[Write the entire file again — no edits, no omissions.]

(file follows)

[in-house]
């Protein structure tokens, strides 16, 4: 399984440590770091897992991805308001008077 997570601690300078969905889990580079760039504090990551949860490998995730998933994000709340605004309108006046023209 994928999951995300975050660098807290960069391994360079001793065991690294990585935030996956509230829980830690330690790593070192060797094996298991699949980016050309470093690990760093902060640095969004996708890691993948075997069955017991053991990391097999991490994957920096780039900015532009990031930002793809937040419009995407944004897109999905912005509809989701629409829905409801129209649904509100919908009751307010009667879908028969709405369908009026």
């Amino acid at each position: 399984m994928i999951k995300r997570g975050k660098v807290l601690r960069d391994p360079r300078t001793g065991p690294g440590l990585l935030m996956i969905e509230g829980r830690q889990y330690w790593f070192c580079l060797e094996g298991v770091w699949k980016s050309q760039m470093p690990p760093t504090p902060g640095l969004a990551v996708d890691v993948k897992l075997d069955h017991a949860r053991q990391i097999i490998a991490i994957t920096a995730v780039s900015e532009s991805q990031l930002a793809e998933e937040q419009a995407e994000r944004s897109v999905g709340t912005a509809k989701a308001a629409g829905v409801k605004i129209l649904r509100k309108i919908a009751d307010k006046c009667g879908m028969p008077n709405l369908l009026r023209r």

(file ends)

[in-house]
């Protein structure tokens, strides 16, 4: 399984440590770091897992991805308001008077 997570601690300078969905889990580079760039504090990551949860490998995730998933994000709340605004309108006046023209 994928999951995300975050660098807290960069391994360079001793065991690294990585935030996956509230829980830690330690790593070192060797094996298991699949980016050309470093690990760093902060640095969004996708890691993948075997069955017991053991990391097999991490994957920096780039900015532009990031930002793809937040419009995407944004897109999905912005509809989701629409829905409801129209649904509100919908009751307010009667879908028969709405369908009026």
């Amino acid at each position: 399984m994928i999951k995300r997570g975050k660098v807290l601690r960069d391994p360079r300078t001793g065991p690294g440590l990585l935030m996956i969905e509230g829980r830690q889990y330690w790593f070192c580079l060797e094996g298991v770091w699949k980016s050309q760039m470093p690990p760093t504090p902060g640095l969004a990551v996708d890691v993948k897992l075997d069955h017991a949860r053991q990391i097999i490998a991490i994957t920096a995730v780039s900015e532009s991805q990031l930002a793809e998933e937040q419009a995407e994000r944004s897109v999905g709340t912005a509809k989701a308001a629409g829905v409801k605004i129209l649904r509100k309108i919908a009751d307010k006046c009667g879908m028969p008077n709405l369908l009026r023209r």